There is no private right of action under the Foreign Corrupt Practices Act (FCPA), but plaintiff shareholders nevertheless frequently file follow-on civil actions in the wake of FCPA allegations against a company. Are these follow-on civil actions just an end run around the FCPA’s lack of a private right of action? That is the question a district court addressed in ruling on a motion to dismiss in a securities class action lawsuit filed against VEON (formerly known as Vimpelcom). In a September 19, 2017 order (here), Southern District of New York Judge Andrew L. Carter, Jr. held that the alleged misrepresentations on which the plaintiff sought to rely were “sufficiently distinct to avoid any potential concern that Plaintiffs are seeking to enforce the FCPA by [their] securities fraud action.” A November 8, 2017 memo from the Shearman & Sterling law firm about the ruling can be found here.
VEON is a multinational telecommunications company. In February 2016, VEON entered a deferred prosecution agreement with the U.S. Department of Justice in which the company pled guilty to violations of the FCPA and agreed to pay more than $460 million in penalties. In the criminal information accompanying the DPA, the company admitted that between 2005 and 2012, the company paid bribes totaling tens of millions of dollars to Gulnara Karimova, the daughter of Uzbekistan’s President, in order to achieve favorable treatment in the country. Executives at the company disguised the payments in the company’s books and records as legitimate transactions.
In their subsequent securities class action lawsuit, the plaintiff shareholders’ amended complaint relied heavily on the factual admissions the company made in connection with the DPA. The plaintiff alleged three categories of alleged misrepresentations: (1) that the company’s financial disclosures of its business success in Uzbekistan were misleading without corresponding disclosure of the bribery that enabled the company’s financial success; (2) that the description of the regulatory authorities overseeing the company’s activities in Uzbekistan without disclosure of Karimova’s role were misleading: (3) the company’s statements about the efficacy of its internal controls and audit and compliance function were misleading. VEON filed a motion to dismiss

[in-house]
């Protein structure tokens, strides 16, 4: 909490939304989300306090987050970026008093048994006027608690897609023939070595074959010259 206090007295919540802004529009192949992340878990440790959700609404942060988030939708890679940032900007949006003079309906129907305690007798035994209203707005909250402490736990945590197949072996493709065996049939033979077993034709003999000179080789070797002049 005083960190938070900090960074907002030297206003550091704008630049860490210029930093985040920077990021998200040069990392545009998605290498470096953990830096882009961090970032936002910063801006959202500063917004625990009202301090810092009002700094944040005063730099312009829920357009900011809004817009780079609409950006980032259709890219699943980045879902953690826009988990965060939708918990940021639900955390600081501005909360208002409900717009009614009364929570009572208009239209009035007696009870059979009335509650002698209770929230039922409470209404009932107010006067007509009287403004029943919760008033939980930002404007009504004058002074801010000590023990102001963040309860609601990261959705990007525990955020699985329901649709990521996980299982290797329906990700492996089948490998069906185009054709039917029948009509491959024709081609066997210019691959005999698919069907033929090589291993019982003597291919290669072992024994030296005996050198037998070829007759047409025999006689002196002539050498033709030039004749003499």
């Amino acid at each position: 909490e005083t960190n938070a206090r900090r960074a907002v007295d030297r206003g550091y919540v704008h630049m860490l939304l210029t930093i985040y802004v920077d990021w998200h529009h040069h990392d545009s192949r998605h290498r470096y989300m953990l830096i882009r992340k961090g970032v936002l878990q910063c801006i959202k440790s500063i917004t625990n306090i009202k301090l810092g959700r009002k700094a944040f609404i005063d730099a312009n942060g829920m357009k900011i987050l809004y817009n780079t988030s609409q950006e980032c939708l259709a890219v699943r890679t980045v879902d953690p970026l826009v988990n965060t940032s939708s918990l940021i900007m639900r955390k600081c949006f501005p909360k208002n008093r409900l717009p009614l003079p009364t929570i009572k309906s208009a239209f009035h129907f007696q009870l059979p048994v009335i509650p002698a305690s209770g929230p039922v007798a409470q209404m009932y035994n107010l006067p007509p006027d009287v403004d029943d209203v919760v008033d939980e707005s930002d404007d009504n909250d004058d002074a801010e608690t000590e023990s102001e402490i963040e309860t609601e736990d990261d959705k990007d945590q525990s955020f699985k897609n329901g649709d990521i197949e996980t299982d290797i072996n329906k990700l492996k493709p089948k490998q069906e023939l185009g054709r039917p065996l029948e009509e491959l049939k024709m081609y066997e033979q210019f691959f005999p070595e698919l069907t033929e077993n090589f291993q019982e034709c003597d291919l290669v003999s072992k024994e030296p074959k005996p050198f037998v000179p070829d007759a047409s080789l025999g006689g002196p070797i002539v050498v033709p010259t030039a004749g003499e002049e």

The September 19 Order
In his September 19, 2017 order, Judge Carter largely denied VEON’s motion to dismiss.
In its motion, VEON argued that the Plaintiffs’ claims regarding the company’s financial disclosures are, in reality, “an improper attempt to enforce the FCPA, which has no private right of action.” The company further argued that the company is not required to disclose uncharged wrongdoing.
In ruling on these arguments, Judge Carter reviewed the relevant prior case law, noting that in general, disclosure is not a rite of confession and that companies do not have a duty to disclose uncharged, unadjudicated wrongdoing. However, the failure to disclose uncharged criminal conduct may be actionable where the failure to do so would make other disclosures material misleading. The duty to disclose could arise when a company puts the topic of the cause of its financial success at issue. In this case, Judge Carter found that certain of VEON’s statements “sufficiently place the reasons for growth in Uzbekistan at issue to make further disclosure necessary.” These misrepresentations, Judge Carter concluded, are “sufficiently distinct to avoid any potential concern that Plaintiffs are seeking to enforce the FCPA by this securities fraud action.”